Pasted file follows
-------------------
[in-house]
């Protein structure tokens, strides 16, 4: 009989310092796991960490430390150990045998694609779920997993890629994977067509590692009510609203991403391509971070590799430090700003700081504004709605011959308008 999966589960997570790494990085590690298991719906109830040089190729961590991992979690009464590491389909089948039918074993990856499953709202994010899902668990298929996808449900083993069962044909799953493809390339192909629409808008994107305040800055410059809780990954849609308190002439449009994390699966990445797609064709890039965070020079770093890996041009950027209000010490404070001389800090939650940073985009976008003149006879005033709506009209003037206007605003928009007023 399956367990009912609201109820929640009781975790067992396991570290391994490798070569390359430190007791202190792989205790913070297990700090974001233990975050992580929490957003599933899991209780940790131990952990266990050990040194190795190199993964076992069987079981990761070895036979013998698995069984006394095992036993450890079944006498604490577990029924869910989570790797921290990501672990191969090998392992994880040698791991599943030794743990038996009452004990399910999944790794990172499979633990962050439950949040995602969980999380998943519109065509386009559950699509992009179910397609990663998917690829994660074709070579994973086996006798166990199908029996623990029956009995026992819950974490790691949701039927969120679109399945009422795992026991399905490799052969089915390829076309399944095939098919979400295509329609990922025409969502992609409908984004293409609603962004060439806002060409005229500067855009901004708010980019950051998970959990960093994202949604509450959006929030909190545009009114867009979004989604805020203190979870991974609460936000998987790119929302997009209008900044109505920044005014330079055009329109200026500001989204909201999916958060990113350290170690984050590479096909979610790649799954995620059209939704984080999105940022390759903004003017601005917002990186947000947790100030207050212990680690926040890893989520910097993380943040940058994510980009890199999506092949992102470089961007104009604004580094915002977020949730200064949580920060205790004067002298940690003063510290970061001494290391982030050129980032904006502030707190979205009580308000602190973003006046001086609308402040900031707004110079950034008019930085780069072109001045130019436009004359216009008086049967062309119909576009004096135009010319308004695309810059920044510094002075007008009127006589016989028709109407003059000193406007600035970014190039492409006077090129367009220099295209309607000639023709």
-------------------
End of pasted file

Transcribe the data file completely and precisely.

[in-house]
């Protein structure tokens, strides 16, 4: 009989310092796991960490430390150990045998694609779920997993890629994977067509590692009510609203991403391509971070590799430090700003700081504004709605011959308008 999966589960997570790494990085590690298991719906109830040089190729961590991992979690009464590491389909089948039918074993990856499953709202994010899902668990298929996808449900083993069962044909799953493809390339192909629409808008994107305040800055410059809780990954849609308190002439449009994390699966990445797609064709890039965070020079770093890996041009950027209000010490404070001389800090939650940073985009976008003149006879005033709506009209003037206007605003928009007023 399956367990009912609201109820929640009781975790067992396991570290391994490798070569390359430190007791202190792989205790913070297990700090974001233990975050992580929490957003599933899991209780940790131990952990266990050990040194190795190199993964076992069987079981990761070895036979013998698995069984006394095992036993450890079944006498604490577990029924869910989570790797921290990501672990191969090998392992994880040698791991599943030794743990038996009452004990399910999944790794990172499979633990962050439950949040995602969980999380998943519109065509386009559950699509992009179910397609990663998917690829994660074709070579994973086996006798166990199908029996623990029956009995026992819950974490790691949701039927969120679109399945009422795992026991399905490799052969089915390829076309399944095939098919979400295509329609990922025409969502992609409908984004293409609603962004060439806002060409005229500067855009901004708010980019950051998970959990960093994202949604509450959006929030909190545009009114867009979004989604805020203190979870991974609460936000998987790119929302997009209008900044109505920044005014330079055009329109200026500001989204909201999916958060990113350290170690984050590479096909979610790649799954995620059209939704984080999105940022390759903004003017601005917002990186947000947790100030207050212990680690926040890893989520910097993380943040940058994510980009890199999506092949992102470089961007104009604004580094915002977020949730200064949580920060205790004067002298940690003063510290970061001494290391982030050129980032904006502030707190979205009580308000602190973003006046001086609308402040900031707004110079950034008019930085780069072109001045130019436009004359216009008086049967062309119909576009004096135009010319308004695309810059920044510094002075007008009127006589016989028709109407003059000193406007600035970014190039492409006077090129367009220099295209309607000639023709």